Facts About Lower Urinary Disease

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Feline lower urinary tract disease (FLUTD) in cats is serious. Casey, my 4-year-old orange tabby, sports a sleek coat, always aces his annual wellness exams and regularly made healthy deposits in his litter boxes — until one Sunday night.

As a master certified pet first-aid instructor, I knew this was a medical emergency. I placed Casey in his travel carrier, gathered the urine sample in a bag and took him to Hillside Veterinary Clinic, a 24/7 animal emergency center in Dallas.

The veterinarians were able to quickly unblock his urethra to allow the remaining backed-up urine to spill onto the steel examination table.

As I handed Casey to the veterinarian for his overnight stay, I will never forget what she said to me: “I am so glad you brought Casey in immediately. If you would have waited until the morning to bring him in, Casey may have died.”

What is feline lower urinary tract disease or FLUTD?

All cats can be at risk for urinary stones or crystals, blockages, infections and a host of other issues. Plumbing problems like feline lower urinary tract disease, especially in male cats, come in many forms and can strike quickly.

“When a cat has a urinary obstruction, it is a true medical emergency,” says Lisa Lippman, DVM, a house call veterinarian in New York City with experience working at an emergency veterinary clinic. “When a cat can’t urinate, toxins build up in the blood and the condition can cause life-threatening organ failures, including to the heart.”

What are the signs of feline lower urinary tract disease or FLUTD?

Crying while urinating

Excessive grooming of the genitals

Bypassing the litter box to urinate elsewhere

Having difficulty urinating

Seeing blood in your cat’s urine

Any and all of these signs can indicate a blockage in the urethra, the development of urinary or bladder stones, stress-induced urinary tract infection, bladder wall inflammation or a host of conditions.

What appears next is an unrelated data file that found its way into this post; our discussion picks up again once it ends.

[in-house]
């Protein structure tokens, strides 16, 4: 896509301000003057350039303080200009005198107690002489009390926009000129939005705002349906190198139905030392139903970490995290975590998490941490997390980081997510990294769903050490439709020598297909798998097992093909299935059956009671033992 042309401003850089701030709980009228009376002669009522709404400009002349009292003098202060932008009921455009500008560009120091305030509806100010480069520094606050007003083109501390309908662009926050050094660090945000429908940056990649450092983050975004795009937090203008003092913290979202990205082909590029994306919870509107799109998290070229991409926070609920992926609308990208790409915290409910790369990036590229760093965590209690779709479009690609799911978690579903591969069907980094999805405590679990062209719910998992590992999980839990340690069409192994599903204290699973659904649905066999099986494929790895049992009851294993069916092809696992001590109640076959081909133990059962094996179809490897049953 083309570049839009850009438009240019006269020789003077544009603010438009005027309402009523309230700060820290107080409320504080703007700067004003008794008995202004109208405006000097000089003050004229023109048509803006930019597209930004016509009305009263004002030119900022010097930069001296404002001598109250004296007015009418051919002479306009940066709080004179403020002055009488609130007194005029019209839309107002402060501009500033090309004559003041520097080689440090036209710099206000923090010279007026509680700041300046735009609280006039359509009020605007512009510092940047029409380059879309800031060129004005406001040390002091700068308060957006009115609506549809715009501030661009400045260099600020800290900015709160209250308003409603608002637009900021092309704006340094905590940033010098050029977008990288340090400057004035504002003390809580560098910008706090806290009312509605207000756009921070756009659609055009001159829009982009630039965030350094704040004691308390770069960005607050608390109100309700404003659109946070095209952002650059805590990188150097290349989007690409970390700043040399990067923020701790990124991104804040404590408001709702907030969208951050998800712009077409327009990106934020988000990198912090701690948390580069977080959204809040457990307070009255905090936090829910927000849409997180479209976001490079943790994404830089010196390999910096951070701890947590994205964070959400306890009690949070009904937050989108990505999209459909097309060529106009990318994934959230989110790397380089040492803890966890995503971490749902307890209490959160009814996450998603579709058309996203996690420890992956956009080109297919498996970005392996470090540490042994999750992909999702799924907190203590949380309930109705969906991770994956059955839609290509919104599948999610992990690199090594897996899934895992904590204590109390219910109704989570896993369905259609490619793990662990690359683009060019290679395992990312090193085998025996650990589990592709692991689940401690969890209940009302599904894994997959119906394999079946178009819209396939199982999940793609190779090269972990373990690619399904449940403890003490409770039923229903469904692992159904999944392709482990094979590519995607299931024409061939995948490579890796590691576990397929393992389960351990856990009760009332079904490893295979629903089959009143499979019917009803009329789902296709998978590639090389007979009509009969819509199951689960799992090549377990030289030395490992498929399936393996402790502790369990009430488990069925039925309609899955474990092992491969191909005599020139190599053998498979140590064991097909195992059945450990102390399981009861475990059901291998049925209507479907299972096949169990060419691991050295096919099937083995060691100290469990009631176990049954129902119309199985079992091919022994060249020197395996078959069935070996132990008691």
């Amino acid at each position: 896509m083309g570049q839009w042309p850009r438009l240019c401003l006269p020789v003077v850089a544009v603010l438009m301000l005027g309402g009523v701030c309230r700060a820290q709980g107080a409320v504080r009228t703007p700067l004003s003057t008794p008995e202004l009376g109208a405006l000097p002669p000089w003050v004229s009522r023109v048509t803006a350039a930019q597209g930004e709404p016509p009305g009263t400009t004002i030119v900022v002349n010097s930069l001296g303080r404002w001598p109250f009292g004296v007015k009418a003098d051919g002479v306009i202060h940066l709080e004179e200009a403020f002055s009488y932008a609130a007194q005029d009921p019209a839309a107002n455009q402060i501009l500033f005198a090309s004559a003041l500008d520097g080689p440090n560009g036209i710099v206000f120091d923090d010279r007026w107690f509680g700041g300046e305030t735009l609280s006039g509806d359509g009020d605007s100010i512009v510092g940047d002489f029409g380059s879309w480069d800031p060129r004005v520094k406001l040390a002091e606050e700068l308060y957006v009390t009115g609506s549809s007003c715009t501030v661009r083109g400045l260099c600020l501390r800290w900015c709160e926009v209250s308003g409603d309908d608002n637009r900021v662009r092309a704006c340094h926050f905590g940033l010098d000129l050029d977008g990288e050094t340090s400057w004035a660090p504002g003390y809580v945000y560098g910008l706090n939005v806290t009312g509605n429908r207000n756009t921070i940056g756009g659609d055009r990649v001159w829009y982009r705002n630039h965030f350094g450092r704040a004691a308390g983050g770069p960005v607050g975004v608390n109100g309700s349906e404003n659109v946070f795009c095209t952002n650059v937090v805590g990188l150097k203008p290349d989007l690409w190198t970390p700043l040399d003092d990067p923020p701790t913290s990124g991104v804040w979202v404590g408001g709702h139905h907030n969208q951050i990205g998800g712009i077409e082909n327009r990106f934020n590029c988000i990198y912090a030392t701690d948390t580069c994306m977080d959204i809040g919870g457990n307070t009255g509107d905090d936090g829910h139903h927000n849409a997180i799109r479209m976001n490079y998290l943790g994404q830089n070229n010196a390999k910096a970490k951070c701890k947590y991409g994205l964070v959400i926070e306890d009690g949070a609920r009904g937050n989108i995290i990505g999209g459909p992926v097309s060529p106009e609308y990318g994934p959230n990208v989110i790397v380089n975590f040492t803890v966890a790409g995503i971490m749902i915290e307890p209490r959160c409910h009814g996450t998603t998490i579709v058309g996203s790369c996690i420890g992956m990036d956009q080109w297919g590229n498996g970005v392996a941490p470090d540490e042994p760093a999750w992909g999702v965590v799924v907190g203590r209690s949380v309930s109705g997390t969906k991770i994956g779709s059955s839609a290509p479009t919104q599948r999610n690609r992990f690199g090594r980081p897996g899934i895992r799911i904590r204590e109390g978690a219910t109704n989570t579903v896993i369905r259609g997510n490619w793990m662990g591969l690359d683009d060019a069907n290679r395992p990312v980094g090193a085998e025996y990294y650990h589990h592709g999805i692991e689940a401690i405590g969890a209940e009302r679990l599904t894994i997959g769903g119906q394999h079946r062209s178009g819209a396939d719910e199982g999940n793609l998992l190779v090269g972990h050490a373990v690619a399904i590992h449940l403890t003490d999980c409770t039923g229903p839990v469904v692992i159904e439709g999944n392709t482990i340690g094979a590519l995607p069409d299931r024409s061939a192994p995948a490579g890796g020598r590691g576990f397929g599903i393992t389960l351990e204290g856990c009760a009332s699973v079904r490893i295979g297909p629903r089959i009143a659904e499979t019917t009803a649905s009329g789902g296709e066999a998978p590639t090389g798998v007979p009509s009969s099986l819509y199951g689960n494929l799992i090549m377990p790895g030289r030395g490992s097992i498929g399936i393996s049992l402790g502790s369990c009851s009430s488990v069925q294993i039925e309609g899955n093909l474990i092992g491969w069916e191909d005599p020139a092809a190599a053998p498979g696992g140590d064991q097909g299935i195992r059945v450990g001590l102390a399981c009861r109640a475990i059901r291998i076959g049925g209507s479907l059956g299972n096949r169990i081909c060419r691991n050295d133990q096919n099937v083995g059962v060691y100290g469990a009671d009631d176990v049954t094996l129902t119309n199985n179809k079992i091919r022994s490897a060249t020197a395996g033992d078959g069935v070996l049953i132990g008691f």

Urinary tract disease or FLUTD, how should it be treated?

Depending on the issue, your veterinarian will perform a thorough exam that often includes taking blood and urine samples and performing an ultrasound. Your veterinarian may prescribe medications to relax muscles, reduce stress or fight infections in your cat and, in some cases, surgery may be required. “We often use an ultrasound to look at the bladder wall surface for evidence of stones or crystals,” says Hazel Carney, DVM, MS, DABVP, a board-certified veterinary practitioner at WestVet in Garden City, Idaho, who serves as chair of the American Association of Feline Practitioners Guidelines Committee. “And we do abdominal radiographs and analyze the urine for the concentration, the pH (acid base level), whether there are intact red blood cells, any signs of sugar glucose in the urine and any indication of infection.”

Cats recovering from feline lower urinary tract disease, including Casey, are then often switched to therapeutic diets made by major pet food companies, such as Hill’s, Purina and Royal Canin, to reduce the chance for another urinary issue.

Your veterinarian may also recommend adding key supplements to your cat’s diet. Popular go-to choices. One of the very natural supplement  is called Cosequin. It is used to help cats address bladder and joint issues. It comes in capsule form to sprinkle on a cat’s food or as a chewable treat.

How to prevent feline lower urinary tract disease or FLUTD

While not all feline lower urinary tract disease cannot be prevented, you can play a vital role in your cat’s health and survival. That starts by paying attention to your cat’s bathroom habits. Know what is normal for your cat in terms of frequency and size of the deposits in the litter box. And, strive to increase your cat’s water consumption to prevent dehydration that can exacerbate urinary issues. Dr. Carney says many studies suggest that offering canned food might decrease the recurrence of urinary diseases.

“But if your cat does not like canned food, you need to have multiple water bowls in your home away from their food bowls,” she says. “Why? The location changes when cats eat and drink . If they stay in one location too long, their sense of vulnerability (to perceived predators) increases.”

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